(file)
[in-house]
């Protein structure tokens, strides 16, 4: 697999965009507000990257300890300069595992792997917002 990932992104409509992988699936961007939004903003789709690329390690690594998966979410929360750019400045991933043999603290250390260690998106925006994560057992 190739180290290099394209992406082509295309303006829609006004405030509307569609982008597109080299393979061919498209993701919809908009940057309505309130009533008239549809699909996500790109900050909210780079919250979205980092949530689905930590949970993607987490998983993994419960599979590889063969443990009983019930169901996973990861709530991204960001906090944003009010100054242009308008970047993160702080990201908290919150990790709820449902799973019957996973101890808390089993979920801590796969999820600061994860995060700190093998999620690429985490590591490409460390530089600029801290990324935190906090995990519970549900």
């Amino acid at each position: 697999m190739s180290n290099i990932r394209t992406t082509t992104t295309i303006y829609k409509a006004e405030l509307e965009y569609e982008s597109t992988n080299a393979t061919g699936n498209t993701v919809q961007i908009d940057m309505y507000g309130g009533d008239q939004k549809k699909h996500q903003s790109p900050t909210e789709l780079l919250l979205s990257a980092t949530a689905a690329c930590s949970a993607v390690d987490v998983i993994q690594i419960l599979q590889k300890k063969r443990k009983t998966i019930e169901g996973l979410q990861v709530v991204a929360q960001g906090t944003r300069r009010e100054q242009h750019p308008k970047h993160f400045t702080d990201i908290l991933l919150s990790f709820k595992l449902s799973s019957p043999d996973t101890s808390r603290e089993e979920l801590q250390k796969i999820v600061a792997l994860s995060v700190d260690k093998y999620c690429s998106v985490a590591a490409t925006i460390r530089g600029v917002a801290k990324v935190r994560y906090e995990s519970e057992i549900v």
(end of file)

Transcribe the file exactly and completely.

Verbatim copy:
[in-house]
């Protein structure tokens, strides 16, 4: 697999965009507000990257300890300069595992792997917002 990932992104409509992988699936961007939004903003789709690329390690690594998966979410929360750019400045991933043999603290250390260690998106925006994560057992 190739180290290099394209992406082509295309303006829609006004405030509307569609982008597109080299393979061919498209993701919809908009940057309505309130009533008239549809699909996500790109900050909210780079919250979205980092949530689905930590949970993607987490998983993994419960599979590889063969443990009983019930169901996973990861709530991204960001906090944003009010100054242009308008970047993160702080990201908290919150990790709820449902799973019957996973101890808390089993979920801590796969999820600061994860995060700190093998999620690429985490590591490409460390530089600029801290990324935190906090995990519970549900």
């Amino acid at each position: 697999m190739s180290n290099i990932r394209t992406t082509t992104t295309i303006y829609k409509a006004e405030l509307e965009y569609e982008s597109t992988n080299a393979t061919g699936n498209t993701v919809q961007i908009d940057m309505y507000g309130g009533d008239q939004k549809k699909h996500q903003s790109p900050t909210e789709l780079l919250l979205s990257a980092t949530a689905a690329c930590s949970a993607v390690d987490v998983i993994q690594i419960l599979q590889k300890k063969r443990k009983t998966i019930e169901g996973l979410q990861v709530v991204a929360q960001g906090t944003r300069r009010e100054q242009h750019p308008k970047h993160f400045t702080d990201i908290l991933l919150s990790f709820k595992l449902s799973s019957p043999d996973t101890s808390r603290e089993e979920l801590q250390k796969i999820v600061a792997l994860s995060v700190d260690k093998y999620c690429s998106v985490a590591a490409t925006i460390r530089g600029v917002a801290k990324v935190r994560y906090e995990s519970e057992i549900v």